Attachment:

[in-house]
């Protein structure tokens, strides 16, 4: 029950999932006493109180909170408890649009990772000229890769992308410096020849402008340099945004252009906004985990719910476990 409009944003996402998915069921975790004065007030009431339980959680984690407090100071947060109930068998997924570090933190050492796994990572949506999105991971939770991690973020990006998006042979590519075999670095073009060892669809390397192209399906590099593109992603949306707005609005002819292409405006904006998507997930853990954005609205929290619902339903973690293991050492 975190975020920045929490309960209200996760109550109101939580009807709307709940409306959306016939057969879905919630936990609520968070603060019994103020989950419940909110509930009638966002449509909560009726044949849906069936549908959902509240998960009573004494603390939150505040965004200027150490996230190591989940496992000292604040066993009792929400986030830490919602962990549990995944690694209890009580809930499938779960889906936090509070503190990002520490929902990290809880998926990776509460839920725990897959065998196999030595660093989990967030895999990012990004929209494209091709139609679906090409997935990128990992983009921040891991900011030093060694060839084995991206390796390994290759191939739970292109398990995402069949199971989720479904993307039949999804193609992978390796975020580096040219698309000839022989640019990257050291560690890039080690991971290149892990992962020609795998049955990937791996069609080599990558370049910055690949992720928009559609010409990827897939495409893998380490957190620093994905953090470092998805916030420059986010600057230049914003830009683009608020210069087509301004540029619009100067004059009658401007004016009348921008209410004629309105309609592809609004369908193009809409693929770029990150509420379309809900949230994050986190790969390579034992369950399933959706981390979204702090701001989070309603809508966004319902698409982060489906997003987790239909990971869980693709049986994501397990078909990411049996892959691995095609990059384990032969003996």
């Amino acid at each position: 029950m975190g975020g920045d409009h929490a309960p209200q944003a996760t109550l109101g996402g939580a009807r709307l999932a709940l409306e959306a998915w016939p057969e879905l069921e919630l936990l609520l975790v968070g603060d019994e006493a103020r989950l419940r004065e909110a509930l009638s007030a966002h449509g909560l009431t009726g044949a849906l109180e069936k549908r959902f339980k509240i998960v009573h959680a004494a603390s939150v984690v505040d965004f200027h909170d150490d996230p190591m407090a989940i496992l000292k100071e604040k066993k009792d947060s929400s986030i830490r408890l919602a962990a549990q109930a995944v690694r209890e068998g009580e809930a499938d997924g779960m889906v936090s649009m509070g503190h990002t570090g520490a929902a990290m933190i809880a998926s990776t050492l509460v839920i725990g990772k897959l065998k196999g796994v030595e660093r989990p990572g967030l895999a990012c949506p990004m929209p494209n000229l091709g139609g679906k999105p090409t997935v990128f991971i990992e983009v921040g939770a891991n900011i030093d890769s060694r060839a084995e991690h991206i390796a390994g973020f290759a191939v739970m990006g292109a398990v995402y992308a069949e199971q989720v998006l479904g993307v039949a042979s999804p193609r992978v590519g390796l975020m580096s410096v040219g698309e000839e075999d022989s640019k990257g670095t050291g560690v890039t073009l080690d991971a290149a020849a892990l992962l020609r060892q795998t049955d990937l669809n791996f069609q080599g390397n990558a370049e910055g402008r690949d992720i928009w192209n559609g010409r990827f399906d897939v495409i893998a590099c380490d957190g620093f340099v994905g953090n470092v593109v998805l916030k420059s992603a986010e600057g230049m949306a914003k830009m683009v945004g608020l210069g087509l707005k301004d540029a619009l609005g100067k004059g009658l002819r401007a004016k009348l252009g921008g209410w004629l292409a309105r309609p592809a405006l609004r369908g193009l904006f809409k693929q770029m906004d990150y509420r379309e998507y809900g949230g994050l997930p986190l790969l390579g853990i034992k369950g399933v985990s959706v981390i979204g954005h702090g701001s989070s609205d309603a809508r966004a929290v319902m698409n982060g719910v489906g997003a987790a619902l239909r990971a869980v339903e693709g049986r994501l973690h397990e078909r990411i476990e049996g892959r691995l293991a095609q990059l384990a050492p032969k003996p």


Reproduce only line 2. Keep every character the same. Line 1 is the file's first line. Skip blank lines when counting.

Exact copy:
């Protein structure tokens, strides 16, 4: 029950999932006493109180909170408890649009990772000229890769992308410096020849402008340099945004252009906004985990719910476990 409009944003996402998915069921975790004065007030009431339980959680984690407090100071947060109930068998997924570090933190050492796994990572949506999105991971939770991690973020990006998006042979590519075999670095073009060892669809390397192209399906590099593109992603949306707005609005002819292409405006904006998507997930853990954005609205929290619902339903973690293991050492 975190975020920045929490309960209200996760109550109101939580009807709307709940409306959306016939057969879905919630936990609520968070603060019994103020989950419940909110509930009638966002449509909560009726044949849906069936549908959902509240998960009573004494603390939150505040965004200027150490996230190591989940496992000292604040066993009792929400986030830490919602962990549990995944690694209890009580809930499938779960889906936090509070503190990002520490929902990290809880998926990776509460839920725990897959065998196999030595660093989990967030895999990012990004929209494209091709139609679906090409997935990128990992983009921040891991900011030093060694060839084995991206390796390994290759191939739970292109398990995402069949199971989720479904993307039949999804193609992978390796975020580096040219698309000839022989640019990257050291560690890039080690991971290149892990992962020609795998049955990937791996069609080599990558370049910055690949992720928009559609010409990827897939495409893998380490957190620093994905953090470092998805916030420059986010600057230049914003830009683009608020210069087509301004540029619009100067004059009658401007004016009348921008209410004629309105309609592809609004369908193009809409693929770029990150509420379309809900949230994050986190790969390579034992369950399933959706981390979204702090701001989070309603809508966004319902698409982060489906997003987790239909990971869980693709049986994501397990078909990411049996892959691995095609990059384990032969003996």